5 min read
Your Employee Value Proposition (EVP) is crucial if you want to attract the best talent, but in a world where employees put different values on different benefits it’s a difficult area to tackle and get right.
Enhancing your EVP and attracting top candidates should be a key part of your employee engagement strategy — it’s one of the biggest challenges I see companies face. So let’s start with the basics:
An EVP is an “employee value proposition,” which makes up all the reasons why candidates would join your company over a different one. Getting it right means really taking the time to focus on what your EVP actually is. Ask yourself: What makes my organisation stand out over others? It could be your employee benefits package, your purpose and values shown in your mission statement, your core leadership principles or how jobs are designed.
Most importantly, I believe your EVP is a representation of the human side of your organisation.
When looking at what to include in your EVP or how to enhance it you need to start by identifying the type of people you ideally want to attract. Different personalities are driven by different incentives, so if you can identify what drives the people you want to hire then that should guide your EVP.
The best way to do that is to ask the people who already work for your organisation. They’re at your company for a reason, right? So, identify a group of people that represent the ‘ideal’ type or types of people you want to attract and run a workshop to find out what motivates them and what would attract them. A couple questions to ask could include:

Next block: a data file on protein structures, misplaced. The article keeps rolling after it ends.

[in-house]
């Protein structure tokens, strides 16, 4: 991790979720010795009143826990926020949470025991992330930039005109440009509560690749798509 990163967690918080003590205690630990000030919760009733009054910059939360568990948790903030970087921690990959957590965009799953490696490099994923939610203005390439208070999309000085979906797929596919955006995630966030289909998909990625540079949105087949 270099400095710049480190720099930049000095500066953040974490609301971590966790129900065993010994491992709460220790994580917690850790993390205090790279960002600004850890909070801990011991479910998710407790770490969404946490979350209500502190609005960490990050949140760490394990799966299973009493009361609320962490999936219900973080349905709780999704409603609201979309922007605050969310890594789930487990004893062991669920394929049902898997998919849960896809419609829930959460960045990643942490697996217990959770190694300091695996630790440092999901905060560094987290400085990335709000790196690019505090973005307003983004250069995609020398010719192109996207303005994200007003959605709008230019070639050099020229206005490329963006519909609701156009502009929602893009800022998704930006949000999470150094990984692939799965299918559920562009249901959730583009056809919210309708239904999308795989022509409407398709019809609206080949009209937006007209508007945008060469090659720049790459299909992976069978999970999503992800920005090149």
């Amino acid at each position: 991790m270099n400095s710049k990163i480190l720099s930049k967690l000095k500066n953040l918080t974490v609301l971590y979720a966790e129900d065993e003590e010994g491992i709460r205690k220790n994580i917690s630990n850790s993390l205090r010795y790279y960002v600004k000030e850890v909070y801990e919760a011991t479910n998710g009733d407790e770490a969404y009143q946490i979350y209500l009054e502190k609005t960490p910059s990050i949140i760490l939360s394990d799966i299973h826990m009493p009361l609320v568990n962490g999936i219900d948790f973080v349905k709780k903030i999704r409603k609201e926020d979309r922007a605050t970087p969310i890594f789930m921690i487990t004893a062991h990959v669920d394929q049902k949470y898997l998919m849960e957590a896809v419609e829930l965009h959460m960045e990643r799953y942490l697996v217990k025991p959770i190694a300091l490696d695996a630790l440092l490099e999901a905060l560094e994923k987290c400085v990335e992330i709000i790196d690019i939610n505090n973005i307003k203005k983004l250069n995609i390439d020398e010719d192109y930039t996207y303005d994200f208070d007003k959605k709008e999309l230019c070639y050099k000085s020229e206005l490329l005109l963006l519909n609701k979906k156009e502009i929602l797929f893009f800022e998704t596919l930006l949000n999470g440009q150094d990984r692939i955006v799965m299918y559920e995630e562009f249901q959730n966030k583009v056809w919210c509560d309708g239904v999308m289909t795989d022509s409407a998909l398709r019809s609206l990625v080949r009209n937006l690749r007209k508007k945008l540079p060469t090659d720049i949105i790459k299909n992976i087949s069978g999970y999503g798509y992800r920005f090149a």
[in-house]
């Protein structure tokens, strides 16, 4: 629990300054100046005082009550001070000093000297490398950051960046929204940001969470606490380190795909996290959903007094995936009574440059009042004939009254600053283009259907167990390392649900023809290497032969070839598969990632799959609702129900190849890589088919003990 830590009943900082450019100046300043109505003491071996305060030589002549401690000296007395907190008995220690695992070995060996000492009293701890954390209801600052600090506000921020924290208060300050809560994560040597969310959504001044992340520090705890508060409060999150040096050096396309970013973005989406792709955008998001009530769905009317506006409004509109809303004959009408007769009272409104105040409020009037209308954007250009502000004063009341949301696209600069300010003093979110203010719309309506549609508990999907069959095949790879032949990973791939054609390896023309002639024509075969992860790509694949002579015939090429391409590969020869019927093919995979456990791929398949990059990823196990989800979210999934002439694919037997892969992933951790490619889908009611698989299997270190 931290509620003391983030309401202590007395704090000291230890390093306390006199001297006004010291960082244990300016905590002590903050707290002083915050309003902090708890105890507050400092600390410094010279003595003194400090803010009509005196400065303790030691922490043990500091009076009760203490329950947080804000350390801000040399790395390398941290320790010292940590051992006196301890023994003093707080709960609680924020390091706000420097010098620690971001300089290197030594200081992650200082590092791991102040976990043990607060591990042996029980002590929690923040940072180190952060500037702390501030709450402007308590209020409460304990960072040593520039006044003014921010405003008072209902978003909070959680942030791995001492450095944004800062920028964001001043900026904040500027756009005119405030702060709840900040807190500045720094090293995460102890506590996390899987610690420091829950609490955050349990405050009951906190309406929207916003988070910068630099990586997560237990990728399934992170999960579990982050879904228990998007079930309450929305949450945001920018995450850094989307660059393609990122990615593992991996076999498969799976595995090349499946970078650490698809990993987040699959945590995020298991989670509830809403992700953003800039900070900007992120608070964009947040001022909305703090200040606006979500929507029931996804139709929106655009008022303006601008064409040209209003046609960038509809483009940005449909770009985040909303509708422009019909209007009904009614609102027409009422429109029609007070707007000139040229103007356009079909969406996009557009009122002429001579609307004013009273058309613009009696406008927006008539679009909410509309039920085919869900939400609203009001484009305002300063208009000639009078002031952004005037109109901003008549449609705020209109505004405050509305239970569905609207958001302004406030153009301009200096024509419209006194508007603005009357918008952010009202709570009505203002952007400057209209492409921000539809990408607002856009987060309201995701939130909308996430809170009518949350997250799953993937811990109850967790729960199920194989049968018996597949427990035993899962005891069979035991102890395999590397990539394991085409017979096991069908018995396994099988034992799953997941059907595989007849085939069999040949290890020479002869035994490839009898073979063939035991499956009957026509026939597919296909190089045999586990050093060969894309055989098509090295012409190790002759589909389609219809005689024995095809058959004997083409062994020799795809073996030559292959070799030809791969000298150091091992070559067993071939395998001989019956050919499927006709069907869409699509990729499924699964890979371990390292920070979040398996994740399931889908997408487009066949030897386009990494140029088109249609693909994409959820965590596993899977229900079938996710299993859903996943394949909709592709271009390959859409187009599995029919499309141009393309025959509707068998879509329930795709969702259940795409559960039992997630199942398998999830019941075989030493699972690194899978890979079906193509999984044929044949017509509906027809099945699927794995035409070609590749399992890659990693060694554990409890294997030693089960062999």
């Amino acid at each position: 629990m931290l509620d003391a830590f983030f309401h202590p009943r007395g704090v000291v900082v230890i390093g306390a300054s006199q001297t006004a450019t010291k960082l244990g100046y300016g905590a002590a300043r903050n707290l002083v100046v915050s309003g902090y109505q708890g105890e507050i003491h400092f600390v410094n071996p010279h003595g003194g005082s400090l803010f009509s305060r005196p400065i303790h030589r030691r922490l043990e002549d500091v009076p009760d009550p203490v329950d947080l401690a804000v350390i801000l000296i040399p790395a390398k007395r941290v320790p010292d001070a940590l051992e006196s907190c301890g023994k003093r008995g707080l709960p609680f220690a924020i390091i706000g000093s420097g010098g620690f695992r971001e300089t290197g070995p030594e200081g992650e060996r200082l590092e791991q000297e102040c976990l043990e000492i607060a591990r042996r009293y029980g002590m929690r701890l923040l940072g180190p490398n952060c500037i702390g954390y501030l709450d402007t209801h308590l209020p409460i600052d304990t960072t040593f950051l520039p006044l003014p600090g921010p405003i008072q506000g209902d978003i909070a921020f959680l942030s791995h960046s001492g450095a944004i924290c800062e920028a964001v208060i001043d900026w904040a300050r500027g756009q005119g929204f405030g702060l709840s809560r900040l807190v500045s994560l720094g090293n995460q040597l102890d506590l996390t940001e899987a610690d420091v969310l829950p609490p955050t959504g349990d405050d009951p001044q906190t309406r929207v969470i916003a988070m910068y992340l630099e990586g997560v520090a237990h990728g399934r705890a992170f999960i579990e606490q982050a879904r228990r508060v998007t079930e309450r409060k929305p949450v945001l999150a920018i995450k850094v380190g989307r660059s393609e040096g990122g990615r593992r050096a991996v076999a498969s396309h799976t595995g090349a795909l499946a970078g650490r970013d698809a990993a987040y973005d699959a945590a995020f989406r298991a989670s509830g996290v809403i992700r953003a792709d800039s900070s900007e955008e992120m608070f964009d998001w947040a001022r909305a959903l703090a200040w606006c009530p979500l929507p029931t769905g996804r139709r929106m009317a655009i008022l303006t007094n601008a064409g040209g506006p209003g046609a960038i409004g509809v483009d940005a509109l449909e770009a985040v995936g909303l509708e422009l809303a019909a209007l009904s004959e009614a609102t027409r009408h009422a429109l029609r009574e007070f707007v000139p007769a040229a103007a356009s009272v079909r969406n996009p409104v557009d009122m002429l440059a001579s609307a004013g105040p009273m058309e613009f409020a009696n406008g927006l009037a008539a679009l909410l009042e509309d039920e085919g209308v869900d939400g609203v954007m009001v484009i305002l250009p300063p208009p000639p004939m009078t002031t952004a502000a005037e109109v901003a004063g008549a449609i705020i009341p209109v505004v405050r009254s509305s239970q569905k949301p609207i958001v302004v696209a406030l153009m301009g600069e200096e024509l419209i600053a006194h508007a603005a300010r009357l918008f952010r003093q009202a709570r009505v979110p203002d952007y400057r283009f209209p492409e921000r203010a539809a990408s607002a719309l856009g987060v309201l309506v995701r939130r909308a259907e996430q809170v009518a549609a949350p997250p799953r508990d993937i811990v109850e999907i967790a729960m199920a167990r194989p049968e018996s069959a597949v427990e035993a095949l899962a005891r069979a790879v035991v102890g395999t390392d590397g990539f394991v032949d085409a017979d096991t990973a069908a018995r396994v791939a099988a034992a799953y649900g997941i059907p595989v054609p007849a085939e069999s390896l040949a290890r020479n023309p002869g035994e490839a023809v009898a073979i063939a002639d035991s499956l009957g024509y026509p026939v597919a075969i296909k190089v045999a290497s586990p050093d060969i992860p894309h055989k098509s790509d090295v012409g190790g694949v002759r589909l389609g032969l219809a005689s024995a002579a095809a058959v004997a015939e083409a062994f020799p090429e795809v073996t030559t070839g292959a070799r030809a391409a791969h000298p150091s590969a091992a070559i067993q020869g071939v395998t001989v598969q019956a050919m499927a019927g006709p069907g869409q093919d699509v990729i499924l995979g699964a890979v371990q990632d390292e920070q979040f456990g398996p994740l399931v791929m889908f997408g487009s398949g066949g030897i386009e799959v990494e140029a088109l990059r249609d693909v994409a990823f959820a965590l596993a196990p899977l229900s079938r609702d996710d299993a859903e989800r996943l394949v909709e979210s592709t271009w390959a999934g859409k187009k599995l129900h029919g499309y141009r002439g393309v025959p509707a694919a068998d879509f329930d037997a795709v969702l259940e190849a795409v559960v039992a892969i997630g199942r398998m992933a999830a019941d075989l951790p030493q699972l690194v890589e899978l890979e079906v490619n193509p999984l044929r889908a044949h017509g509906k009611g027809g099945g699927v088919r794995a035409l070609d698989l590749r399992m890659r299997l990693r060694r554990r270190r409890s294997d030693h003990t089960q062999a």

Remember, your EVP isn’t just about attracting new talent, it’s about retaining your superstars as well. My colleague Rob Hicks wrote about gleaning information from another interesting spot: your exit interviews. Find out why people are leaving, and think through how you can improve your EVP through the feedback.
Once you identify your ideal candidate and what drives them, you can start to deliver your EVP. For example if you want to attract ambitious, customer-centric employees who are hungry for growth and development then you know that growth and development should be key components in your EVP. Likewise, if you want to attract driven individuals motivated by sales and status then employee benefits and employee recognition with financial benefits should be the key component.
Before a candidate or potential employee has even got to the detail of an EVP they will be reading your EVP statement or careers webpage. This will either encourage them to read more or put them off before they go further, so it’s important to get this right! Some examples that I really like are Square, who put their employees at the heart of a series of videos, explaining what it’s like to work at Square and painting a true picture of the company.
Refinery29 have a dedicated culture section on their website talking about what it’s like to be a part of the Refinery29 team, putting photos of the team in work and play front and centre. You can really get a great idea of what it’s like to work at Square and Refinery29 just from their culture and careers pages. (Check out our own Culture page over here for another example!)
Your careers page and statements should represent your culture, the type of people who make up the organisation, what you’re looking for in an employee and the attitude that comes with that. If a candidate can feel what it would be like to work at your organisation just from your careers page or statement then you’re halfway to finding the best talent for you.
Let your employees deliver the message and be your voice. It’s much easier to connect and identify with an organisation when you hear from the real people who work there and who you may be working with. Videos, pictures and articles starring or written by your employees, telling their story within the company, what they like best, why they enjoy working there and what their journey has been can be extremely powerful and give a genuine demonstration of your EVP in action.